Tag Archives: UN

Darfour: scores of killed and injured

Reports of killings of more than 60 people and nearly 60 others wounded during an armed attack in a village in Sudan’s fragile Darfur region on July 25, the United Nations Office for the Coordination of Humanitarian Affairs said.

The attack in Masteri village in the West Darfur state “was one of the latest of a series of security incidents reported over the last week that left several villages and houses burned, markets and shops looted, and infrastructure damaged,” the U.N. body announced in a statement. It did not reveal the source of its information.

There was no official word from the government on the incident and Reuters was not able to reach officials for comment.

Sudan authorities made clear they would deploy joint forces from various state security services in Darfur after renewed violence there recently, SUNA, the state news agency, reported.

The forces will be deployed to the region’s five states “to protect people and secure the agriculture season”, Prime Minister Abdalla Hamdok said during a meeting in Khartoum with a delegation of women from Darfur.

The country’s Security and Defense Council has underlined the importance of “using the force necessary to save lives and property, confront all forms of lawlessness and support equal citizenship rights,” it said after a meeting on Sunday, July 26.

In a separate incident, at least 20 people died and 22 others were injured after gunmen from an unidentified militia attacked a village in the state of South Darfur, witnesses and a local community leader said during the weekend.

On Sunday,July 26, three people, including a woman, were killed during a renewed dispute between farmers and shepherds in the Al-Jarf area in North Darfur state, SUNA reported, adding that security forces intervened and separated the two sides.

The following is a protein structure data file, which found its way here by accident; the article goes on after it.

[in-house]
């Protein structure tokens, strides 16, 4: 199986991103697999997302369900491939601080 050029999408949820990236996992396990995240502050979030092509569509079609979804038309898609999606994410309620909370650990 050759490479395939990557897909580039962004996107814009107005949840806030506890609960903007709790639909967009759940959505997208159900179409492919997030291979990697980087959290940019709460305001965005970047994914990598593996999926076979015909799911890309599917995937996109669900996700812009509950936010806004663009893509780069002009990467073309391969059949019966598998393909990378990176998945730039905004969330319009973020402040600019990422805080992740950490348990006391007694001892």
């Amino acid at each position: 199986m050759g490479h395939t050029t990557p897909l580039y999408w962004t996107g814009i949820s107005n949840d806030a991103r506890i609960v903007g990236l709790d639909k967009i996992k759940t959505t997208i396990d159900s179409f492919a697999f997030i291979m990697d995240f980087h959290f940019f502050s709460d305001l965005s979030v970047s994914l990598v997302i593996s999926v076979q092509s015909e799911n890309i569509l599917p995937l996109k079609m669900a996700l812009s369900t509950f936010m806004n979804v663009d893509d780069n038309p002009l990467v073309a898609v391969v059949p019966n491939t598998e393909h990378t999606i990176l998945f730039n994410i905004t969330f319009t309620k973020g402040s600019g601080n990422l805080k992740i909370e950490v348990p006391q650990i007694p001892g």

Recent violence by militias in North Darfur prompted authorities to declare a state of emergency on July 13.

“The escalation of violence in different parts of Darfur region is leading to increased displacement, compromising the agricultural season, causing loss of lives and livelihoods and driving growing humanitarian needs,” the United Nations said.

The conflict started in Darfur, in the west of Sudan, in 2003 after mostly non-Arab rebels rose up against the Khartoum government. Government forces and mainly Arab militia, which moved to suppress the revolt, were accused of widespread atrocities.
According to different international official sources more than 300,000 people were killed in the conflict, according to U.N. estimates.

21:20 AMENDMENT:

Increased inter-communal violence in several parts of Darfur has claimed more than 60 lives in West Darfur in recent days. All violence must be prevented and the perpetrators of these acts must be brought to justice. These incidents further underscore the need for continued engagement to protect civilians in Sudan and to respond to local demands for security, accountability and protection. The EU stands ready to support the civilian-led transitional government in its efforts to meet the legitimate aspirations of the Sudanese people. Much of the EU’s development cooperation in Sudan focuses in particular on peripheral areas, in particular Darfur, in order to foster peace” the European External Actions Service spokesperson said, reacting upon evens in Darfour.